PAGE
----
The case for Ben Roethlisberger
The final drive in Super Bowl 43 will go down as one of the all-time clutch moments in the history of the big game. The throw to Santonio Holmes may be the best clutch toss in Super Bowl history.
The AFC playoff run in 2005 was epic, including “the tackle” against Indianapolis Colts defensive back, Nick Harper.
Two huge throws in the 2010 playoffs to Antonio Brown first enabled the Steelers to pull out what seemed an impossible victory against the Ravens after an incredible second-half comeback, and then to seal the AFC championship game against the NY Jets.
Who can forget No. 7 taking the field against Cincinnati with a badly injured shoulder in the 2015 playoffs? Sure, the Bengals helped the Steelers achieve victory, but Landry Jones would not have manufactured that game-winning drive.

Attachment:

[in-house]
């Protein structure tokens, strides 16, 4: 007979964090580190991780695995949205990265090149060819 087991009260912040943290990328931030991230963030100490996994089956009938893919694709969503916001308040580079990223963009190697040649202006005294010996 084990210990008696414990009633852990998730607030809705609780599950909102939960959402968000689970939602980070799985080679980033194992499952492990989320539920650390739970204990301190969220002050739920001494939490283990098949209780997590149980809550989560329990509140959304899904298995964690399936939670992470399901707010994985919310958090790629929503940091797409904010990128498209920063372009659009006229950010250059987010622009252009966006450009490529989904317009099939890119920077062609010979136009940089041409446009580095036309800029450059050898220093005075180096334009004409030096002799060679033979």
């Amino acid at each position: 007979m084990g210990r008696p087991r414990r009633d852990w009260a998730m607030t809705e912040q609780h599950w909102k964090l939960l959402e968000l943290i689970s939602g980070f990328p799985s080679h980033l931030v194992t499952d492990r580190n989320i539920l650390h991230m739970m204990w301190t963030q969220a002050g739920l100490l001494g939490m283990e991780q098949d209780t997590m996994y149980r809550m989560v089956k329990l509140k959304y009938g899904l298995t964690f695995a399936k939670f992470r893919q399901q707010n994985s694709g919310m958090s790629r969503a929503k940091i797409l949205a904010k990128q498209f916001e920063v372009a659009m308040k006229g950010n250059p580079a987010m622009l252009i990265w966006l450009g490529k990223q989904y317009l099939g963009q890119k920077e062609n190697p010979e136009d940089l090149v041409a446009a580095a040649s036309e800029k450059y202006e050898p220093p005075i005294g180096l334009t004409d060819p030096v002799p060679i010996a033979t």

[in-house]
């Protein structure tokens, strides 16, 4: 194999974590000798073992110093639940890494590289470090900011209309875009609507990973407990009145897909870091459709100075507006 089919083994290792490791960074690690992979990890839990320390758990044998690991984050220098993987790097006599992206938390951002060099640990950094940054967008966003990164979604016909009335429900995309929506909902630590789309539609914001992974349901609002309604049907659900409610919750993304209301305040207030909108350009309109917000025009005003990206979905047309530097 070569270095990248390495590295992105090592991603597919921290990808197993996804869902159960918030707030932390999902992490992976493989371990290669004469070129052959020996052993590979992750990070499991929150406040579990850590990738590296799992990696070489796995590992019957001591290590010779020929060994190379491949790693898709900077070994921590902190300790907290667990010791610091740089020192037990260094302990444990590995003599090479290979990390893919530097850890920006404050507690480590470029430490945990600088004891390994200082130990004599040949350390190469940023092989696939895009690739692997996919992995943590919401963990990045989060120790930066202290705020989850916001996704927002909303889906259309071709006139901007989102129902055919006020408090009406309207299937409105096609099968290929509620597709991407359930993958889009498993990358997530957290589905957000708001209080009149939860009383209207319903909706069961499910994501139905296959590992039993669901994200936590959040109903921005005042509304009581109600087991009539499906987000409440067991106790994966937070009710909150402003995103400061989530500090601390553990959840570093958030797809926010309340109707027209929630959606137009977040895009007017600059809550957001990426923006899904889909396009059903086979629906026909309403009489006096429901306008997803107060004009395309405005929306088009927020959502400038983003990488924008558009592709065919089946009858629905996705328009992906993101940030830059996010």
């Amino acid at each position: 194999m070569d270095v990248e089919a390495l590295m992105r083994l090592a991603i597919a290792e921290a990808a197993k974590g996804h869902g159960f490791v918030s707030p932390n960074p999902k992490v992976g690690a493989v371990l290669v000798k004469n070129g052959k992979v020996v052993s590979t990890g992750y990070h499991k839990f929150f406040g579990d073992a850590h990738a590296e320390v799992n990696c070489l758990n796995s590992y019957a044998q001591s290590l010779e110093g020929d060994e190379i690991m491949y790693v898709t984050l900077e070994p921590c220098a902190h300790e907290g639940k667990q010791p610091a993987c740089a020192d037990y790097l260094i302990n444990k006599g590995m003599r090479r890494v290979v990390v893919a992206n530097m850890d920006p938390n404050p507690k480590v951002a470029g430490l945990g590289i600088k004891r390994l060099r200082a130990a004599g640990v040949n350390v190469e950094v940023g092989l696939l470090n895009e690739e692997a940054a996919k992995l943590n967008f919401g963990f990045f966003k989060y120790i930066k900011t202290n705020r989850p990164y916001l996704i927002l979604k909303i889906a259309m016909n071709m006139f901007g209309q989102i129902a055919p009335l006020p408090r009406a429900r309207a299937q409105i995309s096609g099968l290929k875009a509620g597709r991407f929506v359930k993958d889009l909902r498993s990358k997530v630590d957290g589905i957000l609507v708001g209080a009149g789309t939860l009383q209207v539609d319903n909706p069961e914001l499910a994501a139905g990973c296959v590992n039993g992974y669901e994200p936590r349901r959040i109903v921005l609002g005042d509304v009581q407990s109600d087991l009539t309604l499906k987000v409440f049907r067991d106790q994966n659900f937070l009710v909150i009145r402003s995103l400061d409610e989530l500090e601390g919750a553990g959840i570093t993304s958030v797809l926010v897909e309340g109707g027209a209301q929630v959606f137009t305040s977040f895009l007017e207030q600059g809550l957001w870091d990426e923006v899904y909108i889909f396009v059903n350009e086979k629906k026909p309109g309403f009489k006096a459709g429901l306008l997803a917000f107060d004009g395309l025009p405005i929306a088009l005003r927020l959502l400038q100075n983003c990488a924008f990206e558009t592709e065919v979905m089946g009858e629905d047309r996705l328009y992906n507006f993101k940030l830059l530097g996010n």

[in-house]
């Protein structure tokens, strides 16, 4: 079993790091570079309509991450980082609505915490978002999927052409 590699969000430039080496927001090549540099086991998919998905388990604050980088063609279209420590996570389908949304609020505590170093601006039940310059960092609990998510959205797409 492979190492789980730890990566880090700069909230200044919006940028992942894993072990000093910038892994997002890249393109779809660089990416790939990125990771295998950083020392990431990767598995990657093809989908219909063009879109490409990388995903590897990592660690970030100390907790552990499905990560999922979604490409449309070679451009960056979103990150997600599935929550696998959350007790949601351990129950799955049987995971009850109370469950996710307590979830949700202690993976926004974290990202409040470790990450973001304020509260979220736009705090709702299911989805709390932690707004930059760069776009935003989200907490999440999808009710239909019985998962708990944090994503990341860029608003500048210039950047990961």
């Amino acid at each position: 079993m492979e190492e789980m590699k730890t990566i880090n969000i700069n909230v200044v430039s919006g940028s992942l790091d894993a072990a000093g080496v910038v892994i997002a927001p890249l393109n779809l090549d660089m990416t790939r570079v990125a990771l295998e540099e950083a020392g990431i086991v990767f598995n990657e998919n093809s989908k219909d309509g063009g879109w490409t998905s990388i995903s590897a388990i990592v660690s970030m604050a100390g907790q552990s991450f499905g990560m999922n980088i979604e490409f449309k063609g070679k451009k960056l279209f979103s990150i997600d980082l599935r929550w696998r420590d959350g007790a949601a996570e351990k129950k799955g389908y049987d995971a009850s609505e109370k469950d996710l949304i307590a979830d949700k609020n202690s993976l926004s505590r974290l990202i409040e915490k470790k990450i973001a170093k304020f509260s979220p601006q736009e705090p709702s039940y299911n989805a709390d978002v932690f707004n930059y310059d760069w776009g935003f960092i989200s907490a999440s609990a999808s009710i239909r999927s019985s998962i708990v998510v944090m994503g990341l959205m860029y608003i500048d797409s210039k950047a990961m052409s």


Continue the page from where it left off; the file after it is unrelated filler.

Ben is 3rd among active QB’s with 42 game-winning drives.
Super Bowl 40 – Roethlisberger nearly handed Seattle the victory with an awful throw to the back corner of the end zone during the 3rd quarter. Instead of giving the Steelers a comfortable lead, No. 7 gave Seattle life. His performance in the game overall was what you’d expect from a second-year player making his first Super Bowl start… or even worse.
Super Bowl 45 – While not terrible, Roethlisberger’s performance was lackluster. During the final drive of the game, he locked onto Mike Wallace rather than looking Hines Ward’s direction, despite No. 86 having caught everything thrown his way to that point.
Jacksonville in the playoffs – No. 7 has struggled mightily when facing the Jaguars in the playoffs, including the ugly 3 interception mess in 2007
New England – Against the best, Ben has had his issues, especially in the playoffs. I’ll spare everyone the specifics as it hurts too much…
Tim Tebow – Both Steelers QB’s had a regretful loss to Denver on their playoff resumes. This one really hurt. Tim Tebow? Really?